Writing things down keeps me from wanting to blab about them, or discuss them in a formless, undirected manner. My guess is my brain is desperate to remember that information, and if I don’t write it down, it plays it on repeat until I do. One of the symptoms of that, at least for me, is that I feel a strong desire to start talking about things in the aforementioned formless, undirected manner that angers or scares off a lot of occultists, to say nothing of “muggles.” It also gives me a sense of control, which might either be purely an illusion, or is the result of my writing actually changing the wider world on some level.

        • Altar Ego says:

          I like the idea! I know that writing down comments (ahem) has often led me to the delete button because – I only needed to state it, they didn’t need to hear it, or wouldn’t hear it, or it was a that shit doesn’t matter anyway kind of thing. If I didn’t end at the delete, I often regretted it. From now on, I will write it in my journal and if it still stands up and wants to be noticed, I will share and maybe regret it for a day. I take chances like that. lol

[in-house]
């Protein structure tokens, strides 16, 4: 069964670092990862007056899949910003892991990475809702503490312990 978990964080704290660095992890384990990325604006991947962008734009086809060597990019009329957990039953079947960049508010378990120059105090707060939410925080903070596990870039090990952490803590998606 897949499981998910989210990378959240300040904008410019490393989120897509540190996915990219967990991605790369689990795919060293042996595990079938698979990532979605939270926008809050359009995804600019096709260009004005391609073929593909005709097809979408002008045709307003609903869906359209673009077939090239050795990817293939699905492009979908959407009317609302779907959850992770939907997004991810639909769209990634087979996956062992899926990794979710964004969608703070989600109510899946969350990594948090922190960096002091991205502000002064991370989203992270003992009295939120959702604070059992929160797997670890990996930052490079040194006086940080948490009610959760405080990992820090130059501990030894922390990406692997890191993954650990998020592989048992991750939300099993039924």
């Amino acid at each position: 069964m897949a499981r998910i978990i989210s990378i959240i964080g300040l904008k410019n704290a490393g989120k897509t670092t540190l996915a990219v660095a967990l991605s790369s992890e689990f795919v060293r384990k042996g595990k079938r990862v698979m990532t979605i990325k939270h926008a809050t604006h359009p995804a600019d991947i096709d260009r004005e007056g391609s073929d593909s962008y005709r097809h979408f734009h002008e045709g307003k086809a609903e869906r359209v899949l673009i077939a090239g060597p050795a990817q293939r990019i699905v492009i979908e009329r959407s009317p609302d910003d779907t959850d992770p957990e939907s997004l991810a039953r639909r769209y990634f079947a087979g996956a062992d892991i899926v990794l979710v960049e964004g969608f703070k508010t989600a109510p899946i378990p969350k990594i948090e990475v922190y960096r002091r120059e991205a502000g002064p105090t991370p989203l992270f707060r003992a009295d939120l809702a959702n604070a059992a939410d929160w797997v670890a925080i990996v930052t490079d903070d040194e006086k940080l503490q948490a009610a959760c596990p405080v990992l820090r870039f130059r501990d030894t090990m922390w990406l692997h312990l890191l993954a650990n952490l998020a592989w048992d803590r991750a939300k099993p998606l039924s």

4. Pingback: Magesplaining: 7 Rules for Relating to Non-Occultists. | Strategic Sorcery Blog | Tenders of the Earth Temple

  5. Will Levine says:

    I use magick any time I think it is appropriate, but I don’t tell people I cause the event.
    When I’ve explained that an replicated the demonstration it usually terrifies that observer. I don’t do that now. Why terrify these “muggles”?

    So I tend not to talk about it in public. But my question is: What do you do when a “muggle” notices your magick and says something like “Are you a sorcerer?” If I answer “No!” Then I have to lie. If I answer “Yes!” Then the “muggle” is terrified.

    What do you think is the best response?

  6. Vile says:

    Inner magickal workings are easily described as a mixture of devotional and psychological. Simplify the basics and avoid preaching. “I believe that if I put my mind into something, do the required outer operations and have patience, something may happen like I planned”